Synopsis: An unhappily married aristocrat begins a torrid affair with the gamekeeper on her husband’s country estate.
Stars: Emma Corrin, Jack O’Connell, Matthew Duckett, Joely Richardson, Ella Hunt, Faye Marsay
Director: Laure de Clermont-Tonnerre
Running Length: 126 minutes
TMMM Score: (7.5/10)
Review: For a novel as infamous as Lady Chatterley’s Lover, I’m surprised I knew so little about it going into this tenth film adaptation. After all, the book’s sordid history is legendary in literature for its lengthy discourse over the fine line between art and obscenity. Banned in many counties at various times since it was published in 1928 by D.H. Lawrence, it exists as a naughty novel with scandalous passages of adulterous trysts and a statement on the class division between the aristocrats and the working class. Of course, all anyone remembers are the copious amounts of sensuality, not the social commentary. A new version of Lawrence’s work gives the viewer an eyeful in that regard.
Releasing on Netflix after a brief theatrical run, the 2022 Lady Chatterley’s Lover has assembled a crackerjack production team led by director Laure de Clermont-Tonnerre. The sharp-eyed director was behind the understated (and underseen) The Mustang back in 2019, and she turns her talents to bringing the Lawrence novel to life through a 21st-century lens. Still very much a period drama; there’s a modern current running through the film that’s hard to ignore for any period. That will work for those new to the text (like myself) but may alienate purists who want to keep things neat.
Before heading back to the front line in the Great War, Clifford Chatterley (Matthew Duckett) marries the lovely Connie Reid (Emma Corrin, My Policeman) and promises her a life of adventure. No one could predict what the devastation of battle would bring their people, and a half year later, Clifford is paralyzed from the waist down, and the barely newlyweds are settling into their future at his country estate. Finding her love and vows tested early due to Clifford’s impotence, his desire for an heir pushes him to encourage his bride to seek out another man that could give them both a child. Recoiling at the thought initially, the arrival of handsome groundskeeper Oliver Mellors (Jack O’Connell, Unbroken) makes her reconsider not just her husband’s offer but pre-destined plans she thought she had no control over.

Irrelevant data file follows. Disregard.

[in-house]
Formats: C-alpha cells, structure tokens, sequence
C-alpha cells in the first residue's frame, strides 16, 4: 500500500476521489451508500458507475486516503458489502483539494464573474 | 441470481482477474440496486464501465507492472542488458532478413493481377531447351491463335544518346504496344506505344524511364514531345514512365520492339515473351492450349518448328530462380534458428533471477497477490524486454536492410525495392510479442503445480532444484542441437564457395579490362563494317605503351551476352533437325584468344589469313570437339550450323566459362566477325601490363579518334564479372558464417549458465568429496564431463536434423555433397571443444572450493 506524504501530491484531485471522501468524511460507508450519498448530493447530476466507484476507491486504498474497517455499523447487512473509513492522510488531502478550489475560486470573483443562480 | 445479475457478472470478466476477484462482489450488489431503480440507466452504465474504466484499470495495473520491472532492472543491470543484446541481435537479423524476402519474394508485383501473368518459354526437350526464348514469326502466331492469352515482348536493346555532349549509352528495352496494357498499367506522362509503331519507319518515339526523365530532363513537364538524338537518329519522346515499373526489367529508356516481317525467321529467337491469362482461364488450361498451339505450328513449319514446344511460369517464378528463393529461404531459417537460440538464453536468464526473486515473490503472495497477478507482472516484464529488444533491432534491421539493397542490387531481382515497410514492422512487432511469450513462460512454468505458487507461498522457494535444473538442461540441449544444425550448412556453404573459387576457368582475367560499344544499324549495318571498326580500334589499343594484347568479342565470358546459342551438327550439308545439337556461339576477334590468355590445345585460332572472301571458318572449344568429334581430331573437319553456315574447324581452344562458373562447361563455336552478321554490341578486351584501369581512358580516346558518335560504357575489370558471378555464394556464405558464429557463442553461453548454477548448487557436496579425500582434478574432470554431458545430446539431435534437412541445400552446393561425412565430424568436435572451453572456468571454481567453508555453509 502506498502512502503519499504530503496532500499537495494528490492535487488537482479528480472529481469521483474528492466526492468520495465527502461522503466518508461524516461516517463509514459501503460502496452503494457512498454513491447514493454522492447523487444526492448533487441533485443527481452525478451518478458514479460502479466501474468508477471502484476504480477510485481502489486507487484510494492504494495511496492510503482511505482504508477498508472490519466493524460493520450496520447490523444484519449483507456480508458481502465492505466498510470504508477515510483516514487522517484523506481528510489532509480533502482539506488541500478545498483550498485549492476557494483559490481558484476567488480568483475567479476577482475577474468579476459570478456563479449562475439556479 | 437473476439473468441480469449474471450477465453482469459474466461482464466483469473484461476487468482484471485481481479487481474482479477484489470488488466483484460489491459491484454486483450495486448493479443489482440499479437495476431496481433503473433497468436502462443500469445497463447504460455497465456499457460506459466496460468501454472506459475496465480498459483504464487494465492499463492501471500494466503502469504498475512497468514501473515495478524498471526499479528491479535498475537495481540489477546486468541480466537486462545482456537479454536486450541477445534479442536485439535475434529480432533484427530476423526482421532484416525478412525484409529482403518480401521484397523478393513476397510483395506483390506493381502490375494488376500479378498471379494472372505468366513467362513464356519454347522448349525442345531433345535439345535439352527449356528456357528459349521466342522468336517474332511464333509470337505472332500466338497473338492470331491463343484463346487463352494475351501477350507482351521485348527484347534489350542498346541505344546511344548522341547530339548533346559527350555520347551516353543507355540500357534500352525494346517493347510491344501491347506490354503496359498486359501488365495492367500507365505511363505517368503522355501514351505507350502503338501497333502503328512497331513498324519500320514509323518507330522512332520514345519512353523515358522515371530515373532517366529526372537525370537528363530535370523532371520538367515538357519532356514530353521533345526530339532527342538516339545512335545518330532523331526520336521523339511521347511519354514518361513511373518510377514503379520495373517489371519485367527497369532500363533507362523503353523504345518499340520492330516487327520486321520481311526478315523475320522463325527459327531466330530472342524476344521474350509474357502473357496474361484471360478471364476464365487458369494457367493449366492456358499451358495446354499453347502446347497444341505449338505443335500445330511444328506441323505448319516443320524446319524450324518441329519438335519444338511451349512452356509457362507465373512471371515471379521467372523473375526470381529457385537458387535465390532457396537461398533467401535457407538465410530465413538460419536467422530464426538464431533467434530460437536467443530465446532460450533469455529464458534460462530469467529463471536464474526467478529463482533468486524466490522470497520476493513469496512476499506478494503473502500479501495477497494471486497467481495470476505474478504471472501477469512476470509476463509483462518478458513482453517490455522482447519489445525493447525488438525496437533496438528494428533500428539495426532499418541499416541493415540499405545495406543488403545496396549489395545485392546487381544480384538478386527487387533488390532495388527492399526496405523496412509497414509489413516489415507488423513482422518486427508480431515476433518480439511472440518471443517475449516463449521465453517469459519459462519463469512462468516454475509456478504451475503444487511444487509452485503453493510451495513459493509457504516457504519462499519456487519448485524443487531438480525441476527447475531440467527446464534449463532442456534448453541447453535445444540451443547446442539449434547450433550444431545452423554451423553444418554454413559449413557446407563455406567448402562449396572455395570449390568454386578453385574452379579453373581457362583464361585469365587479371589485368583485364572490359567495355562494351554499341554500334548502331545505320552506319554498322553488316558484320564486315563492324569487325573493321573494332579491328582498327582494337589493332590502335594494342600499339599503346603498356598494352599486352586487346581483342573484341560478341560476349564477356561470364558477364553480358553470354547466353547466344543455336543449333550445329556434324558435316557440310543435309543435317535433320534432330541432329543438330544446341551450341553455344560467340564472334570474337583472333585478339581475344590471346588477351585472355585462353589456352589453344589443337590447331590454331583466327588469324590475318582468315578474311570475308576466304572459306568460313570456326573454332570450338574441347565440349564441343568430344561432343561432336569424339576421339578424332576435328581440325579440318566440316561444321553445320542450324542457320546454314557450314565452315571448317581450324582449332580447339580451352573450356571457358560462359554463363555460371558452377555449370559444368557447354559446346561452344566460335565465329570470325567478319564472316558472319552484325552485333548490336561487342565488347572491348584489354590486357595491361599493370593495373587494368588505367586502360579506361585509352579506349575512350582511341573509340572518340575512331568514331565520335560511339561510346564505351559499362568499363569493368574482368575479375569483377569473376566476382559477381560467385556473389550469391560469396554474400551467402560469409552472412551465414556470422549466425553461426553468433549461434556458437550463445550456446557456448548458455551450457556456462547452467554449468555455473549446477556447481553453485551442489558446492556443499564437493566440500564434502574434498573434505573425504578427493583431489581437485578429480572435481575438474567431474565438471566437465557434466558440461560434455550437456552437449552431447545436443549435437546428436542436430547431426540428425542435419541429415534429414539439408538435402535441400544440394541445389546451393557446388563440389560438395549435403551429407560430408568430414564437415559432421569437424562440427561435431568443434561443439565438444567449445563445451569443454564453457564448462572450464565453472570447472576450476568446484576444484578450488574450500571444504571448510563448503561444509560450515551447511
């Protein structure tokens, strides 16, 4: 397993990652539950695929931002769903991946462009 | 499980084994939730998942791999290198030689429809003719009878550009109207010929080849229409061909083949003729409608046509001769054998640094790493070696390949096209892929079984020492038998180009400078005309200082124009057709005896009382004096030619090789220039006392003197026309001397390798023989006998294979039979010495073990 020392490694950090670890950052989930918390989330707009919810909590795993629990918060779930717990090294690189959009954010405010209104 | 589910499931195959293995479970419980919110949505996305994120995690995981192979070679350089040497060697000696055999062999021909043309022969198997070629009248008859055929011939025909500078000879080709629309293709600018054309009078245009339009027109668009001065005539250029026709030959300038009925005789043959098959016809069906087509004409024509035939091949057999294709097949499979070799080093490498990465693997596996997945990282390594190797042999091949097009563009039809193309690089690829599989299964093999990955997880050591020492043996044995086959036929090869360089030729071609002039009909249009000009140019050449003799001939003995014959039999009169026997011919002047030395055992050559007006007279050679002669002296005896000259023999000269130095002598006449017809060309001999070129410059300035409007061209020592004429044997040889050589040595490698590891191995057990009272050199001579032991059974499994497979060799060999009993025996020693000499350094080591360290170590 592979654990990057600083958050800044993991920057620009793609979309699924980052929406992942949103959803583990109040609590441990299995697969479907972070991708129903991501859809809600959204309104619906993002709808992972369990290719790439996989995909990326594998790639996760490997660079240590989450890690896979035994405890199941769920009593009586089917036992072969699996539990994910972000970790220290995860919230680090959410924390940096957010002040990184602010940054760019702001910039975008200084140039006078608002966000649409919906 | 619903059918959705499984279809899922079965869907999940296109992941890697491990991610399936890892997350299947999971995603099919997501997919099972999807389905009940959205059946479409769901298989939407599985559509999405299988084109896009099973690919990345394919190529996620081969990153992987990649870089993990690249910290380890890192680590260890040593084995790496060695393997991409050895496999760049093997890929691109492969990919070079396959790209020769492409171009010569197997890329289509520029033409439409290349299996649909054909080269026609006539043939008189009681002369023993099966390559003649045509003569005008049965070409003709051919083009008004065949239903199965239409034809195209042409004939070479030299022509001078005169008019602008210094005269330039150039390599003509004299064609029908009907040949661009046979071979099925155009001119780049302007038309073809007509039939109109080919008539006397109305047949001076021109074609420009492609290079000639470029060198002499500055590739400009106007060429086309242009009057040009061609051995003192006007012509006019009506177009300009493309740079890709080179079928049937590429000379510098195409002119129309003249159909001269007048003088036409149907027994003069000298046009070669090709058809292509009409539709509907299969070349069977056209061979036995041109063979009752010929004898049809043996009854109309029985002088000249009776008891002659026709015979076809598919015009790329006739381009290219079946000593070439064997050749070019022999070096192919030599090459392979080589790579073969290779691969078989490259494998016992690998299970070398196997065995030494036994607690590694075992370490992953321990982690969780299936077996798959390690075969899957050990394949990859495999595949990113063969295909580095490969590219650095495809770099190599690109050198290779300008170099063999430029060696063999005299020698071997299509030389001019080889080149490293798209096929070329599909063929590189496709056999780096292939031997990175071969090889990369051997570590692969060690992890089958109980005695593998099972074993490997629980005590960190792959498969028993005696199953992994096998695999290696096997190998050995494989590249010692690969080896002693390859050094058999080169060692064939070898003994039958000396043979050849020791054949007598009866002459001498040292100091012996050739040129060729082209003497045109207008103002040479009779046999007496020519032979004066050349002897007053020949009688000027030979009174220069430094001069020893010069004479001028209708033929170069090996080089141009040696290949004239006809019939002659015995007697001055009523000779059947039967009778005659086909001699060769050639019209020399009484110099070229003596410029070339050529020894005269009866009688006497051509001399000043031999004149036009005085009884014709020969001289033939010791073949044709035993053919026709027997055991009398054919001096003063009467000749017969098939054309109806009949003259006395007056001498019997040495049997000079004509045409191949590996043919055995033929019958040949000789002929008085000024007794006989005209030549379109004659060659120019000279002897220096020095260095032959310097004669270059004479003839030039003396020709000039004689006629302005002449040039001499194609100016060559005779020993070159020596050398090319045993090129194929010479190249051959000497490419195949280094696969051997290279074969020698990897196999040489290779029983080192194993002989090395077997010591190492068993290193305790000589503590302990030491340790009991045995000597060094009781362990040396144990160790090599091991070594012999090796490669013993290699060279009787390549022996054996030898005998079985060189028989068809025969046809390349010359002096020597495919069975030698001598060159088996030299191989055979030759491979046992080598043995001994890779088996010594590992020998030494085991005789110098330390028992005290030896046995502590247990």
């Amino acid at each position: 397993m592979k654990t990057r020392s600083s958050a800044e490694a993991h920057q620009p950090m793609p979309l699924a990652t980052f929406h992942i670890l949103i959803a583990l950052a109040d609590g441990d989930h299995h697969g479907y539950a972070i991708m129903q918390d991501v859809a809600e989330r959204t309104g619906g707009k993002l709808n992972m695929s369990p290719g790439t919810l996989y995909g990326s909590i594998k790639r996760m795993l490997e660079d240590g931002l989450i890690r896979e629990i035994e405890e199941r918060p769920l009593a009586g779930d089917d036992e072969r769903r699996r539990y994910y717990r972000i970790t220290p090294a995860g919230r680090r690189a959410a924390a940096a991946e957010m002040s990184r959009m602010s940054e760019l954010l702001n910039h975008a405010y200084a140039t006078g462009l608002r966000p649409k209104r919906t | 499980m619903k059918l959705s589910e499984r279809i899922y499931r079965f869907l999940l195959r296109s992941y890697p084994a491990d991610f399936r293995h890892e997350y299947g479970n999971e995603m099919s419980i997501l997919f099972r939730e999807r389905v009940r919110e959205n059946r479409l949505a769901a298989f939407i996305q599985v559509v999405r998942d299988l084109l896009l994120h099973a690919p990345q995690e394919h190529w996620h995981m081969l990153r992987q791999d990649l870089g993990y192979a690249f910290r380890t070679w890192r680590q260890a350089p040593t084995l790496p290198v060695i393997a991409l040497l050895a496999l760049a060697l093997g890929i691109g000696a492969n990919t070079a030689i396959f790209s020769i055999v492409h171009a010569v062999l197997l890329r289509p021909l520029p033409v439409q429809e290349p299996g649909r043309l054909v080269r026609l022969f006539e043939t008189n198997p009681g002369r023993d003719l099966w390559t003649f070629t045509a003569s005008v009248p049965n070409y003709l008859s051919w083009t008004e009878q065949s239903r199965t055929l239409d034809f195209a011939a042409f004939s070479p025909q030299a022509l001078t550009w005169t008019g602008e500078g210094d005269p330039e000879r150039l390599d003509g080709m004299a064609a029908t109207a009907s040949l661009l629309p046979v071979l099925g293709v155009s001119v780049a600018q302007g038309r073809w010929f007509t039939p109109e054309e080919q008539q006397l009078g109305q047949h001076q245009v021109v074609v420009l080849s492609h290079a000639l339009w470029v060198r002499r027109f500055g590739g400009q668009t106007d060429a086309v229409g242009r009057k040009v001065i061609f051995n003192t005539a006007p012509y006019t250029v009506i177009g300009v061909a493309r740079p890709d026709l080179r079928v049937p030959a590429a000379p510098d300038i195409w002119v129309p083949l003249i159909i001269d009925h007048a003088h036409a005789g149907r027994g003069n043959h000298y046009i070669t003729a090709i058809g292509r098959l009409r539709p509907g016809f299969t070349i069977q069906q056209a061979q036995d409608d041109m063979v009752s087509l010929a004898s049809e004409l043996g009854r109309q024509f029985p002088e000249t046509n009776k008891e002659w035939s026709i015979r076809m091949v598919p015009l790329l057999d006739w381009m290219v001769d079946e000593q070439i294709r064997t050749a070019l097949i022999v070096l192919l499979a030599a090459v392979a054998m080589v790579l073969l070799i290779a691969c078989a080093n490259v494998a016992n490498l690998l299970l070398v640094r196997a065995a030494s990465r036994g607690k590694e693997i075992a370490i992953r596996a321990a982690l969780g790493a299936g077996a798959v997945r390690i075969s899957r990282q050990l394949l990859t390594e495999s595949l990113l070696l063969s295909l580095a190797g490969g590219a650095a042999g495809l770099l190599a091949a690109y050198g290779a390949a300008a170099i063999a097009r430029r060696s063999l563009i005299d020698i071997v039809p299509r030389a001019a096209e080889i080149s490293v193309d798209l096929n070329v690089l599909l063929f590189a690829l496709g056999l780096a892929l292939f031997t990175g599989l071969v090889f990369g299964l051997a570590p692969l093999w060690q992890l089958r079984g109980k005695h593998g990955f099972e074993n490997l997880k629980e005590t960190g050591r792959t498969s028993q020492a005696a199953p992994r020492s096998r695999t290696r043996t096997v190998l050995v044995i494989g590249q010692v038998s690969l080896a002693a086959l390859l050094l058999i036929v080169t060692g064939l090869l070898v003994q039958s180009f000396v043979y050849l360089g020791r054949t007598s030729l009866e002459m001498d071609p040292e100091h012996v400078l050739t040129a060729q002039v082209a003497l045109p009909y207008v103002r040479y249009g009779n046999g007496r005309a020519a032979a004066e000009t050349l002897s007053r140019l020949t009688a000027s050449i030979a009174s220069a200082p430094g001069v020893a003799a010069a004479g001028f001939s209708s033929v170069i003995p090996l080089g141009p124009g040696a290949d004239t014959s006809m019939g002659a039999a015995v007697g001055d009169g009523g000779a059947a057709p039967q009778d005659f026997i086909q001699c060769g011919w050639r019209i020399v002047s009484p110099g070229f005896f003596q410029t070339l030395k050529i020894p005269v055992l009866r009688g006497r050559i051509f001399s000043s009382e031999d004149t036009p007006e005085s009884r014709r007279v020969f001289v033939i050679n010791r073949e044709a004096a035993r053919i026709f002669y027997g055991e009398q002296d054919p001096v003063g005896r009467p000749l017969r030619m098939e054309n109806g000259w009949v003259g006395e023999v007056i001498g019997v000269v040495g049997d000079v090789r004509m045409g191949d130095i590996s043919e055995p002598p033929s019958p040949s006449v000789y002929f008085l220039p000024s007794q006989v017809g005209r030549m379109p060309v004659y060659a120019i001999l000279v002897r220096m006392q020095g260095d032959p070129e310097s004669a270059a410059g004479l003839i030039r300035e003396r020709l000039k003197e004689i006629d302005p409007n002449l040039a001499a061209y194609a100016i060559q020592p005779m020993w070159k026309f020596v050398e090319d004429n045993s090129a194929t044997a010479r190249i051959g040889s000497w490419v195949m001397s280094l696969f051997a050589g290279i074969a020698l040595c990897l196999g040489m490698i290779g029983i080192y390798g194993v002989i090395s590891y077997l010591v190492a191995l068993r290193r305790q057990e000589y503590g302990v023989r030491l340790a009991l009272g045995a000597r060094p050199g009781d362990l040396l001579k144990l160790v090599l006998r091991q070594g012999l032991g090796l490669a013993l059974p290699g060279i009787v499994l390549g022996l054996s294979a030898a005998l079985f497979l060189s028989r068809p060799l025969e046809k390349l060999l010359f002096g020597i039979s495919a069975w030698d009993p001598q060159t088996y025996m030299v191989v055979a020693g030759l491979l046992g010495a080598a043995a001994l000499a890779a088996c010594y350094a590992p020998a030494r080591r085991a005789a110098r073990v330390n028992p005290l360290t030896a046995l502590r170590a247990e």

The relationship between Connie and Oliver develops far less as a flash-in-the-pan, steam-up-the-windows fling. As much as it would be easy to lump Lady Chatterley’s Lover as a predecessor to the Fifty Shades of Grey series, there’s a maturity and sensitivity to their affair that strikes a chord from the beginning. The chemistry and connection shared between Corrin and O’Connell helps immeasurably; with both actors frequently appearing nude, their comfort assists the audience in letting our guard down faster. The lack of inhibition endears the characters to one another and, ultimately, to us.
Yet once the film establishes this bond, it becomes repetitive quickly. The eroticism on display is filmed with caring intimacy, but at some point, it feels more titillating than transporting. Much effort has been made to set Lady Chatterley’s Lover in a specific time and place, but when it goes to a place of groans and moans, you start to look around to see who might be watching over your shoulder. Unfortunately, that’s when the performances get lost among the heaving bosoms and exposed flesh (an excessive amount of a bottomless Corrin vs. O’Connell, I should say).
The trivia buffs have already gnawed off all the fun around a previous Lady Chatterley, Joely Richardson (Color Out of Space) from the 1993 Ken Russell adaptation, returning in the motherly caretaker role of Mrs. Bolton. Richardson works fine with the part, as does Faye Marsay (Darkest Hour), appearing as Connie’s more forthright sister in brief bookends. It’s essentially Corrin’s film, though, and she does a complete 180 from what we saw in The Crown, shedding the shy vulnerability of Princess Diana for the more headstrong Connie.
I can’t speak to how well this adaptation of Lady Chatterley’s Lover compares to the source novel or other versions before; I chose to go in totally blind on this one. In a way, I’m glad I did because this piece has picked up a lot of baggage (read: opinions) over the years, and a new view is likely warranted. Nestled in a lovely production are performances that don’t hold back physically, even if the world they inhabit occasionally takes advantage of them.